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How did Charles Krauthammer's paralysis affect his research?

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Charles Krauthammer's paralysis affected his research because he required modifications and rehabilitation in order to finish medical school, but he completed medical school on time with his entering class. At one point, one of Krauthammer's professors traveled to Krauthammer's bedside and gave him a lecture lying flat on his back, complete with slides on the ceiling.

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Krauthammer suffered a paralyzing spinal cord injury when he dove into a pool during medical school. Ironically, at the time Krauthammer suffered this catastrophic injury, his studies included the spinal cord; emergency personnel found a medical book titled "The Anatomy of the Spinal Cord" in Krauthammer's belongings at the pool. Krauthammer criticized Christopher Reeve's public lauding of spinal-cord advancements, saying Reeve did the public a disservice by creating false hopes for newly paralyzed people and their families.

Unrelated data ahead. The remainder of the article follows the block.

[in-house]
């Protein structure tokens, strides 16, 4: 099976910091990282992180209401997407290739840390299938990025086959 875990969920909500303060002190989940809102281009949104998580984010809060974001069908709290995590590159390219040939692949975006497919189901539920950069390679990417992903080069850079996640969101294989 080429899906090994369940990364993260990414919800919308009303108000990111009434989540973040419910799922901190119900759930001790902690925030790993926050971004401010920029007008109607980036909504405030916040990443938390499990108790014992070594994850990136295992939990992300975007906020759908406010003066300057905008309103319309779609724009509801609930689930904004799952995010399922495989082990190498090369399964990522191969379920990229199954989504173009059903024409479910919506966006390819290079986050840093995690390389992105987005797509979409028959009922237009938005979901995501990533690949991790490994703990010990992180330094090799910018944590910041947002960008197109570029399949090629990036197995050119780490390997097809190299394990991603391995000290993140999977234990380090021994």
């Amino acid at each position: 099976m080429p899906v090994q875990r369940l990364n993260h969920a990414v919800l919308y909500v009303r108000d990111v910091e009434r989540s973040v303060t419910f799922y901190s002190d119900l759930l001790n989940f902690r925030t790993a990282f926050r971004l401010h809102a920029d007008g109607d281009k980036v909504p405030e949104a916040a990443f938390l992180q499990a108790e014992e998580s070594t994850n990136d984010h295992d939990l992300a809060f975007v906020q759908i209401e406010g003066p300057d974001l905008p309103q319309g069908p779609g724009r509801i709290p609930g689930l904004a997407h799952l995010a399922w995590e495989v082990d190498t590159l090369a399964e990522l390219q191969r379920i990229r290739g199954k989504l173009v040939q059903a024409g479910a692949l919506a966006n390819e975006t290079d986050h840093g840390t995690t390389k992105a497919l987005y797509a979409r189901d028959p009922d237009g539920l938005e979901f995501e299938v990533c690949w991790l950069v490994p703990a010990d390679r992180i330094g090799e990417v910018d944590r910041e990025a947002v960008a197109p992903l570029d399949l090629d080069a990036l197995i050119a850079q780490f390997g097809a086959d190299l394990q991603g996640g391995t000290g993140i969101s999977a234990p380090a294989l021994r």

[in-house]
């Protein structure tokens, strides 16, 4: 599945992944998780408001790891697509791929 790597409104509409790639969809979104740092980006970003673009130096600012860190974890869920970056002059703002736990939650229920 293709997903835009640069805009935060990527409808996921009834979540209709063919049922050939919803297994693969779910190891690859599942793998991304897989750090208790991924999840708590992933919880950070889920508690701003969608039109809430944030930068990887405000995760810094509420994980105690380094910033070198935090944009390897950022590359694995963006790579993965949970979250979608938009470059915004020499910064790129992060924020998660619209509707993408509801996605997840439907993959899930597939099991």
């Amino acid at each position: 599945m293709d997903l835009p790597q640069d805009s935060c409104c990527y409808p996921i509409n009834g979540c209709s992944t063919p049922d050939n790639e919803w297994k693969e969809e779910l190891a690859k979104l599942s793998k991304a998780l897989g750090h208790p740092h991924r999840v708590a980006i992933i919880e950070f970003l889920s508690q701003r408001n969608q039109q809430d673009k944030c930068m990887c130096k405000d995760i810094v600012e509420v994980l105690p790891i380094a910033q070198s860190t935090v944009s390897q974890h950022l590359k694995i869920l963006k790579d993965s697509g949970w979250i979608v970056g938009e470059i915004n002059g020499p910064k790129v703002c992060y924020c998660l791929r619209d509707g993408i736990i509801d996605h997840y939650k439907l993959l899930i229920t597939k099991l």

After Krauthammer's paralysis, his interests shifted to psychiatry and then to American politics. He completed a medical residency in psychiatry at Massachusetts General Hospital and published research on the topic of secondary mania.

When Krauthammer moved to Washington, D.C. for medical work, he entered politics as a speechwriter for Walter Mondale, and he abandoned his medical practice. When his job with Mondale ended, Krauthammer wrote for The New Republic and then Time Magazine. For his efforts, Krauthammer won the Pulitzer Prize. Krauthammer rarely mentions his paralysis. He says that his greatest accomplishments are his research on secondary mania and his coining of the phrase "The Reagan Doctrine" to describe U.S. policy towards Nicaragua in 1985.

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